9 hours and 40 minutes after starting, we finished the 22 mile, 5500 ft accumulated gain hike. We were battered and bruised, but were happy to have knocked Mound Mountain off the list. I don't think I will do this same track again for awhile, but definitely will be back to check our Reavis Ranch and Reavis Falls, using trails to the west.

Notes/Opinions:
-We saw 0 people the entire day. That should underscore how remote and little used sections of this area are.
-Getting to the trailhead alone is difficult -- come prepared!
-If possible, bring a machete (seriously). The bushwhacking was unbelievable in many areas.
-Don't go alone. Even being experienced, I would never do this hike without at least one other experienced hiker.
-Bring a concise GPS track. Without it, we would have never found our way.
-It is ambitious to attempt this hike in the winter with the short amount of daylight. We maintain a very fast pace when we hike. From what I've seen, most require 12 hours to complete this or do this as an overnight trip. If we wouldn't have had route-finding difficult & gotten lost, we would have completed this trek in under 8 hours.
-I didn't take many pictures throughout the day as we hardly stopped unless necessary, to ensure we reached the peak! This would be an amazing area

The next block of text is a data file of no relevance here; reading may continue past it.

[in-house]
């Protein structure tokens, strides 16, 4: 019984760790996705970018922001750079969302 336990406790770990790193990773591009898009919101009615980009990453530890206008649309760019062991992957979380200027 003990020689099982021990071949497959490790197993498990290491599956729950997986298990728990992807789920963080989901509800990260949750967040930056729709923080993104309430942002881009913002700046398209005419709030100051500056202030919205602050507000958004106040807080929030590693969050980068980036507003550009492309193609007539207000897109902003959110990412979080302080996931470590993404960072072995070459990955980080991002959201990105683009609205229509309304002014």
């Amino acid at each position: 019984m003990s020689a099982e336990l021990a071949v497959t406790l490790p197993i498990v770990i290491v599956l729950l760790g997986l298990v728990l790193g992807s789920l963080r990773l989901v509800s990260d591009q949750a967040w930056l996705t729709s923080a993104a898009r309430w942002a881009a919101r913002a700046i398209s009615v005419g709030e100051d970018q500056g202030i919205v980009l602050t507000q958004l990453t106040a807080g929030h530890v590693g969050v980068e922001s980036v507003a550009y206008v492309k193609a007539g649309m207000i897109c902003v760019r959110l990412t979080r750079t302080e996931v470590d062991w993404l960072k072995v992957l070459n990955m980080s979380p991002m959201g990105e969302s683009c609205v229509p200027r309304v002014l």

to take your time and enjoy the beauty.
-No matter what approach you take, you will be looking at a minimum 18 mile roundtrip hike to reach Mound Mountain.
Culture
Culture
Benchmark
Named place
Named place
Pinto Peak
_____________________
Dec 06 2014
friendofThundergod
avatar

 Guides 28
 Routes 314
 Photos 9,094
 Triplogs 866

39 male
 Joined Jan 21 2013
 AZ
Wildcat Canyon - Tonto NFGlobe, AZ
Globe, AZ
Hiking avatar Dec 06 2014
friendofThundergod
Hiking18.76 Miles 4,185 AEG
Hiking18.76 Miles   9 Hrs   9 Mns   2.17 mph
4,185 ft AEG      30 Mns Break
 
1st trip
I was just trying to be creative with an Eastern Supes loop and this was what I came up with. I went in Miles TH then took the Wildcat Canyon route to Cuff Button, some road walking then reentering the Supes via the decommissioned Pinto Peak Trail to Campaign Trail over the divide back down to W. Pinto Trail and the TH.